The photo I’m sharing with you today may come as a surprise. After
all, you’re used to seeing the faces of tea pluckers, planters, farmers, people
from diverse ethnic backgrounds in colorful traditional garb, and passers-by
encountered at the summits of various mountains.
But back in Paris, there are also teams working to bring the
superb teas we discover safely to their destination—that is, to you! It
wouldn’t be fair to talk only about faraway people without also showing you who’s
hard at work in Paris. A few days ago, the team decided that we should wear
costumes for Christmas. Surrounding me, from left to right and top to bottom,
let me present Clément, Charlotte, Lucille, Laura, Anaïs, Chloé, Eléa, Céline,
Juliette, Laurie, and Sonia. I wish each and every one of you a very happy
Mr Huang is one of millions of Chinese workers who have decided to leave their native region to earn a living elsewhere. It is much easier to find work in the wealthier coastal provinces than in the interior of the country. So every year, Mr Huang leaves Guizhou, where he was born, and where he grows vegetables in a mountain village, and travels to the Wuyi Mountains in Fujian. There, inhabitants’ incomes have increased significantly, and people no longer want to work in the fields, preferring to live in the city. So Mr Huang goes there to work on a wonderful organic plantation. He tends to the tea plants and helps with the harvest from early March until the end of September, before returning to his family in his own province. And every year, he never hesitates to repeat this journey, for a monthly wage of 5,500 yuan.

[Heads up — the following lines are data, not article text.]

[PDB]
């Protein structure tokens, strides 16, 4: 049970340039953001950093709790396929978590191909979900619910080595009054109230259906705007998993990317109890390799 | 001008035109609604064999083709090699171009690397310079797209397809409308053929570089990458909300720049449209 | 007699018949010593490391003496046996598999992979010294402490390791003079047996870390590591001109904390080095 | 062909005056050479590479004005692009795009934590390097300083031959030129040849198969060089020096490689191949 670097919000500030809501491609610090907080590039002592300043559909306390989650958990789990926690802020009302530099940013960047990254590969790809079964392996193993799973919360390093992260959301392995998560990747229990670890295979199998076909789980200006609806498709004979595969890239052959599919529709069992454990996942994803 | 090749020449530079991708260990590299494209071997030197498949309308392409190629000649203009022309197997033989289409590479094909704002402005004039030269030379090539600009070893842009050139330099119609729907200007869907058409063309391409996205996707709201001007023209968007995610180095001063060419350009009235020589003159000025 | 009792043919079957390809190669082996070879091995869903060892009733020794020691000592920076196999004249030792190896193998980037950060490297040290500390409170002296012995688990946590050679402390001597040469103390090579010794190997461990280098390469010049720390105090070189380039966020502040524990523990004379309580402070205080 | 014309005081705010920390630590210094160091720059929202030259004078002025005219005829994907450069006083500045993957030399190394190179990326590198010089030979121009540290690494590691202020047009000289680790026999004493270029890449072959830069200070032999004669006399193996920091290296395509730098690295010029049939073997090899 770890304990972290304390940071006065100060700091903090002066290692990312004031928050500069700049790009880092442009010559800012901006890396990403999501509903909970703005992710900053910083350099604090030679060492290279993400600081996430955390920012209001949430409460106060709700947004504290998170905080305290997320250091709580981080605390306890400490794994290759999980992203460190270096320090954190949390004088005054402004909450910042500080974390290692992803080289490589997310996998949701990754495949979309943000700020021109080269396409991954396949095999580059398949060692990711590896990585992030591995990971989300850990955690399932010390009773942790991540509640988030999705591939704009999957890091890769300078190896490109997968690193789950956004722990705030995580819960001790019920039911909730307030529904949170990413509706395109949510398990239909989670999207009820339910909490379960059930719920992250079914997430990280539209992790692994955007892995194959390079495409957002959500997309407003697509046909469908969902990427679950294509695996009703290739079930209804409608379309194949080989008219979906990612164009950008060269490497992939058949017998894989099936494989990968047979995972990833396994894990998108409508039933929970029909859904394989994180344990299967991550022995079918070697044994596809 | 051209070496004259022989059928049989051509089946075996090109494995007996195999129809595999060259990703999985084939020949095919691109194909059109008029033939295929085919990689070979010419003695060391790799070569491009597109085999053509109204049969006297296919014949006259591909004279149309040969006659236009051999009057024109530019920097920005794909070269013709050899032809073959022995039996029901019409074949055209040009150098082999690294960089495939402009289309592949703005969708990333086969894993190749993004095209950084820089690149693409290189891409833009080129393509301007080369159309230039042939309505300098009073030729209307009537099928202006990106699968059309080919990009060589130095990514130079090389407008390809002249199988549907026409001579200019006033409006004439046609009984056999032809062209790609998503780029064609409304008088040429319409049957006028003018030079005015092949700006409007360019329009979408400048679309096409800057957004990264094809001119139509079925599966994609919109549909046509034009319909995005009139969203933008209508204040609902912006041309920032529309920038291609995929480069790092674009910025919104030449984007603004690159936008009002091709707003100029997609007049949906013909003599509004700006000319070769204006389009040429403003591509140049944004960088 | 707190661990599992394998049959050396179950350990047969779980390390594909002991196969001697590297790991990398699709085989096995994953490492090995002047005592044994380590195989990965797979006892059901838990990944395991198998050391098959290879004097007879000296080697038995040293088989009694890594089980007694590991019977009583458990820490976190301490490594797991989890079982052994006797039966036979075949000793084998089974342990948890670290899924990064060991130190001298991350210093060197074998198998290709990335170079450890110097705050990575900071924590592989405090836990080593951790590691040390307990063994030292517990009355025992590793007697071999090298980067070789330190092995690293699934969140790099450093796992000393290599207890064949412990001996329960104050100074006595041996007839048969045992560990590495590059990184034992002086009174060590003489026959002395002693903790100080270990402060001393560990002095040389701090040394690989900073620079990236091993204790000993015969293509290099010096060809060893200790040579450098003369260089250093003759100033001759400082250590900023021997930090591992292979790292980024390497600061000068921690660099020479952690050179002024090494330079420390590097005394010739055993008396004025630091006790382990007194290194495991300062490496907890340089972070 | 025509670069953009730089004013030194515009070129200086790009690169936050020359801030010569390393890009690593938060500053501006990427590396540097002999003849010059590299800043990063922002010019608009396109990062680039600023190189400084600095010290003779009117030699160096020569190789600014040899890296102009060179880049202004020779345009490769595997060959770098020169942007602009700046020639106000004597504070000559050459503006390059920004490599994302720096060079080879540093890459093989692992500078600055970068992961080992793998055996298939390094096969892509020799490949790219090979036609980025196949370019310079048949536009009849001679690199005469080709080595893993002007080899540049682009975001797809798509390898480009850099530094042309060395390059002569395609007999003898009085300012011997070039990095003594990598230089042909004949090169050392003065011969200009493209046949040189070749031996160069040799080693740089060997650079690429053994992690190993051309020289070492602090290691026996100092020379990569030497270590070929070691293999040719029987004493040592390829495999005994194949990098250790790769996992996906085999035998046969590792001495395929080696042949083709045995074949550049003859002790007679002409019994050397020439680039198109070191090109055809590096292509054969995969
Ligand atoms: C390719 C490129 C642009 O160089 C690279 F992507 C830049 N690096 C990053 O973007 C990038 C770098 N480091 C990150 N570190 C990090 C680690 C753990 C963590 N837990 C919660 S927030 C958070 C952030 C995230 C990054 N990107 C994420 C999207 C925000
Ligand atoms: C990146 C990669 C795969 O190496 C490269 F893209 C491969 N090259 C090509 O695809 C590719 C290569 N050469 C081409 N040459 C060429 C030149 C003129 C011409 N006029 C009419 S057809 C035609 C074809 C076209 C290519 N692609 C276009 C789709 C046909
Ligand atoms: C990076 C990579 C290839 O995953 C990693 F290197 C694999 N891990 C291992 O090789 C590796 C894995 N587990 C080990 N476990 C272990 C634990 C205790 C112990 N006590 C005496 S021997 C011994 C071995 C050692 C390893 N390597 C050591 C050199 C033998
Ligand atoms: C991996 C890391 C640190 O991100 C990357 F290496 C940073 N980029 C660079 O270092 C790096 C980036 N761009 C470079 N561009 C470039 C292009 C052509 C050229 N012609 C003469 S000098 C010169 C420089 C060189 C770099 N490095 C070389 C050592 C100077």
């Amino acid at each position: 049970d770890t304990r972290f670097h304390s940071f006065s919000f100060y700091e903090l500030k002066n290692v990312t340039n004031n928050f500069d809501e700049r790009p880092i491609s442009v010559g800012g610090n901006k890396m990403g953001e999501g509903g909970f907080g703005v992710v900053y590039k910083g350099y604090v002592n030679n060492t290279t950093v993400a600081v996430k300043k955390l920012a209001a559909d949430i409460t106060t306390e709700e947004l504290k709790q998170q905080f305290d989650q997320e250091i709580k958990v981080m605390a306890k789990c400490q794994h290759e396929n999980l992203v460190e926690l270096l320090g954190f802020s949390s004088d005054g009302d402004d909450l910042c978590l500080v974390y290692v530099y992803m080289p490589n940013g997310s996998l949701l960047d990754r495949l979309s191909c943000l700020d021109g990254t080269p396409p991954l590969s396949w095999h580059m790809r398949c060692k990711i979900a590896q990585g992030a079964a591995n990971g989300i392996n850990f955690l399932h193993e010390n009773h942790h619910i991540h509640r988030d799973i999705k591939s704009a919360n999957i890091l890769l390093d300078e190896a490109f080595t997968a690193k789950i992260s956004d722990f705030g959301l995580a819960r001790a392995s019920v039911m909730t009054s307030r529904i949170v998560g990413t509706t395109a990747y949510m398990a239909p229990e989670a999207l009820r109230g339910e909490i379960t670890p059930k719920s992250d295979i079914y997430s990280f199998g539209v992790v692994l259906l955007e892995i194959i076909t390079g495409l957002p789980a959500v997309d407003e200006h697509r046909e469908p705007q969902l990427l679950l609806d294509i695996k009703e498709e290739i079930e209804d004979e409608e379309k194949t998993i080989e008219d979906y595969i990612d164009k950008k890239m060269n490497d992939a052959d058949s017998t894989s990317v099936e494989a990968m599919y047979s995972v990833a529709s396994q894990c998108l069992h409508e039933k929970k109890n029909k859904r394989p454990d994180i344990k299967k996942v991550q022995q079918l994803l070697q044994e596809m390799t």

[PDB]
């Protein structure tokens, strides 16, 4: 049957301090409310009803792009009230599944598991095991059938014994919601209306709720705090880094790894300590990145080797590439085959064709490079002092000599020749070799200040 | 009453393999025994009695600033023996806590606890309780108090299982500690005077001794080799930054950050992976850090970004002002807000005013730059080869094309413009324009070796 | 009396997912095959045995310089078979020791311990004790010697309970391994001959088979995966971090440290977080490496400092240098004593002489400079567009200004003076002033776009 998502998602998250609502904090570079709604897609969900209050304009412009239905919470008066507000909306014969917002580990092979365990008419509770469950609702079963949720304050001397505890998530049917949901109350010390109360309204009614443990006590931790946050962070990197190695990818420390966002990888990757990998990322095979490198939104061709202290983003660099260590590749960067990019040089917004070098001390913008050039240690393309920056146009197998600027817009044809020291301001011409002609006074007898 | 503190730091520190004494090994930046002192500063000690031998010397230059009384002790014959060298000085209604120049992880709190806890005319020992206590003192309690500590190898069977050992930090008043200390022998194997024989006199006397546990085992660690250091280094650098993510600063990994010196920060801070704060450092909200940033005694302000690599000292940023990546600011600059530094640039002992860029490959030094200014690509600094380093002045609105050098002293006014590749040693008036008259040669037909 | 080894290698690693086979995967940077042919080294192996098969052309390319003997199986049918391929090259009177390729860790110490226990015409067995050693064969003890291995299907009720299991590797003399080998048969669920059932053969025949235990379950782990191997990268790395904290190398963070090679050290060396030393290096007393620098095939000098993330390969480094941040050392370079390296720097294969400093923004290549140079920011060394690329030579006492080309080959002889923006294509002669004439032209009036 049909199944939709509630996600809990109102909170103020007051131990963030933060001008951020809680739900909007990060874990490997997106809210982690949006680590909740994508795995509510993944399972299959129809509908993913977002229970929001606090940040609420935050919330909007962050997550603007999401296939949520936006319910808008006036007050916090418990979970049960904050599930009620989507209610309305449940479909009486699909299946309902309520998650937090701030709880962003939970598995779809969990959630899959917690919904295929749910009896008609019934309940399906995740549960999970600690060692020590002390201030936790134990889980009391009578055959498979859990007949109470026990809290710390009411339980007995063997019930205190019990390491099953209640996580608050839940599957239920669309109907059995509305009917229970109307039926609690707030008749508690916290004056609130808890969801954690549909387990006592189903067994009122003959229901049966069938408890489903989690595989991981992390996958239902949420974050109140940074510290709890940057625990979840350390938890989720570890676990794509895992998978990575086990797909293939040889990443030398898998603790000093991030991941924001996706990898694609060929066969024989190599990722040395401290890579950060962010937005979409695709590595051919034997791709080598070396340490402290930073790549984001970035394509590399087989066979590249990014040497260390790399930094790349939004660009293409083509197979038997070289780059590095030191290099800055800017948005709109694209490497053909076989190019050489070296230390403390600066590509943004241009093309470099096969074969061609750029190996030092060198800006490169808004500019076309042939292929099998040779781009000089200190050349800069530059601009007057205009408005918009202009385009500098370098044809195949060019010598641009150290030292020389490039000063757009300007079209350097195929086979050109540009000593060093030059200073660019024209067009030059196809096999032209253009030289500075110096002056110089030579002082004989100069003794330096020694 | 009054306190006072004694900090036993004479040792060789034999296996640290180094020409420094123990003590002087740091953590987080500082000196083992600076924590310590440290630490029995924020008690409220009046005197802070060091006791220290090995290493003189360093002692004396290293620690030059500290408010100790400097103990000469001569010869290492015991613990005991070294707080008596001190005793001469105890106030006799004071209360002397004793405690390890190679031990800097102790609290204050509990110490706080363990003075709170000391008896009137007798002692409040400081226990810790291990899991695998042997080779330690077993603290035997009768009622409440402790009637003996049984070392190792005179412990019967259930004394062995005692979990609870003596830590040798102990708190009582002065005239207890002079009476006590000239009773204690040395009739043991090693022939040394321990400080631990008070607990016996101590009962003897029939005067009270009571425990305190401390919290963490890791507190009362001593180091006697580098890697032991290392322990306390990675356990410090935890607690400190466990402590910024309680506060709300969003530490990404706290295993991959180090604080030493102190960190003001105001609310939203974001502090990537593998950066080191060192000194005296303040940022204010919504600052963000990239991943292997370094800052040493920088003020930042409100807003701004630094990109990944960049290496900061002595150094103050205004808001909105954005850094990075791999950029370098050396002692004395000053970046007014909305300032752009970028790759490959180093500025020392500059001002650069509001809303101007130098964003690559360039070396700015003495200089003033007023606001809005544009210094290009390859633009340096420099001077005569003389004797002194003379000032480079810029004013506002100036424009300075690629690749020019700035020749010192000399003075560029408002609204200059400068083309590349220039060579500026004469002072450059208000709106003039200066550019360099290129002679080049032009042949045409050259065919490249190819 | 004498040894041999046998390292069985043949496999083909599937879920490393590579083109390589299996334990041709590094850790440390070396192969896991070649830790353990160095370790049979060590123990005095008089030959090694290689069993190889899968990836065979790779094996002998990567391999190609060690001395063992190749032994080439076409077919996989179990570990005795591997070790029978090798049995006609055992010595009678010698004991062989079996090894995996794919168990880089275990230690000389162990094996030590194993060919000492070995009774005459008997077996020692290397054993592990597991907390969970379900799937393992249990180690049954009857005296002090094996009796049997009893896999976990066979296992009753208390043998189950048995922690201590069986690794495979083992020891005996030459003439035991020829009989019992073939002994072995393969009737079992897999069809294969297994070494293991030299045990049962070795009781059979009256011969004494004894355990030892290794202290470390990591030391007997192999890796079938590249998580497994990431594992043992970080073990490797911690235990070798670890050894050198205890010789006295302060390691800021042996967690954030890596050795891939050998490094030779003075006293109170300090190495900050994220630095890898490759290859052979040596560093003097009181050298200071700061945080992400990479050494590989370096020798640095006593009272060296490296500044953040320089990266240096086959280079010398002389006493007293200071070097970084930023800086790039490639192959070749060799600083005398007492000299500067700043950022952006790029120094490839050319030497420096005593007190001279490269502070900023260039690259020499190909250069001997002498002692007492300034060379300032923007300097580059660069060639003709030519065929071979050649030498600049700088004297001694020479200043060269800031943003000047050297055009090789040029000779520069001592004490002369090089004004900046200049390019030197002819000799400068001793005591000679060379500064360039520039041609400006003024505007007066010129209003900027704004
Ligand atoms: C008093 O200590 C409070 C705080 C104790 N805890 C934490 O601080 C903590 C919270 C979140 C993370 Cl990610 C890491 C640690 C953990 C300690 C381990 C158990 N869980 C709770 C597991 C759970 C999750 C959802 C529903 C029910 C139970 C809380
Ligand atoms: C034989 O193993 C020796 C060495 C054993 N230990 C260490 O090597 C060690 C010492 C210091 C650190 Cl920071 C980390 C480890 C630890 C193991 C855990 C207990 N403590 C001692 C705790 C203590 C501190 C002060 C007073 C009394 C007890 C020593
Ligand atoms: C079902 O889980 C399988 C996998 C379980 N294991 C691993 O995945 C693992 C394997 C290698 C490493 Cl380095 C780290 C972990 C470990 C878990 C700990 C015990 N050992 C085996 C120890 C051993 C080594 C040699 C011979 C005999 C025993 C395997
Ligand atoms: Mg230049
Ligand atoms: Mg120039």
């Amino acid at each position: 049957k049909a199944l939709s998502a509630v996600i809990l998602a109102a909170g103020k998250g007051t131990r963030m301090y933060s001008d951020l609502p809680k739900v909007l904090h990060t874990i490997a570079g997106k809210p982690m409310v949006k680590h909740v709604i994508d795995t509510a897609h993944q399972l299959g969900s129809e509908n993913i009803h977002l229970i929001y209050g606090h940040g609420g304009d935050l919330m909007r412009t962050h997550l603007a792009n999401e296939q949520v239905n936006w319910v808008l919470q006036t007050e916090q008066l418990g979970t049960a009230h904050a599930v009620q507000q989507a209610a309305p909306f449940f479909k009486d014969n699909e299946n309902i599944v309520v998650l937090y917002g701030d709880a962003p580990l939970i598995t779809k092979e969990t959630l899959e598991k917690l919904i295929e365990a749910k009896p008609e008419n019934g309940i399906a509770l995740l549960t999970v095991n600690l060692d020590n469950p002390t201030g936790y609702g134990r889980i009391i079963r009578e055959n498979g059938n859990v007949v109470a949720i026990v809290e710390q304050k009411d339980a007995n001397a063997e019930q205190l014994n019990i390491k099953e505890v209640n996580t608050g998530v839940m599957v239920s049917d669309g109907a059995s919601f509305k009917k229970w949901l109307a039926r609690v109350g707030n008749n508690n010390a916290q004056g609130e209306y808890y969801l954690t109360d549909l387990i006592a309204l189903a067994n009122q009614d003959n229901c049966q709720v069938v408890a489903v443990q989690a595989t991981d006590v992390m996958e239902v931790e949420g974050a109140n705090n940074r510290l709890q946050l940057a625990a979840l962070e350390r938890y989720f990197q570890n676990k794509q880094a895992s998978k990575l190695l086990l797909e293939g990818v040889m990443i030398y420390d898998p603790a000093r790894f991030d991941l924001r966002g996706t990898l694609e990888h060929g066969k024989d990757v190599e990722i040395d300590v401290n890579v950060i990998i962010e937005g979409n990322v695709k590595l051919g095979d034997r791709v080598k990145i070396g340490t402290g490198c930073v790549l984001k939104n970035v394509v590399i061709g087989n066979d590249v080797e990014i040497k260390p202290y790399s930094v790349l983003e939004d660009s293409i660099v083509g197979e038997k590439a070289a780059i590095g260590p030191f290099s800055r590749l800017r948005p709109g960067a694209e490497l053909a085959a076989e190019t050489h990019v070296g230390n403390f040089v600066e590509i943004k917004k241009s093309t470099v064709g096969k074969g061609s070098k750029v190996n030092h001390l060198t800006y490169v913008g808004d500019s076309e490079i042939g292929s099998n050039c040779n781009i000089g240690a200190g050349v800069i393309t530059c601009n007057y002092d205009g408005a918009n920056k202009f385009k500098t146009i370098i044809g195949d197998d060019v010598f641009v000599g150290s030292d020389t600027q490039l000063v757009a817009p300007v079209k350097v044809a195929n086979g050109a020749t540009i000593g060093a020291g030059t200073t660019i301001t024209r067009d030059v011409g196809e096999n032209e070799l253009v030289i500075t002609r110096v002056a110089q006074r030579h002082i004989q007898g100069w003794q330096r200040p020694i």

The Golden Triangle is a fascinating region thanks to its varied geography, mountains covered in jungle, hidden valleys and, most of all, the many and varied ethnic groups who have made it their home. Each ethnic group has its own culture, language and customs. From one to another, the styles of houses change, their relationship with the land changes, the food changes. Here in Sung Do, in northern Vietnam, a woman sets out to pick tea leaves from hundred-year-old trees.
Sharing. What is better in life than to share? My job as a tea researcher is all about sharing, creating a link between the farmer who makes the tea and the enthusiasts who drink it. Passing on knowledge as it’s acquired. Sharing with one’s team, inviting them to visit the tea fields and farms, involving them in unique occasions, memorable time spent with villagers who are so kind and hospitable, so immensely generous.
Here, in Ilam valley in Nepal, I’m visiting the plantations of La Mandala, Pathivara, Tinjure, Shangri-la, Arya Tara and Panitar in the company of Carole, Fabienne, Oxana, Sofia, David, Léo and Mathias.
On tea plantations, I come across pickers, of course, as well as villagers walking home. More rarely, I also come across television crews. I’ve just spent two days with Julie and Romain, who asked to join me. Julie is a journalist and Romain, pictured here, is a television reporter. They wanted me to talk about my work, and also to carry on as if they weren’t there, so that they could observe me in the tea fields, tasting tea and talking to people I meet. With them in tow, my work is a bit different from usual, but just as interesting. As with customers who come into a shop for the first time and ask “Tell me about tea!”, I explain as much as I can to them – about life on the plantation and how to make the best teas. Now I’m looking forward to seeing their wonderful report, which will be broadcasted on 16 March at 7 p.m during the programme “50 Minutes Inside” on the French television channel TF1. I think it will only last a few minutes – the time it takes to have a cup of tea.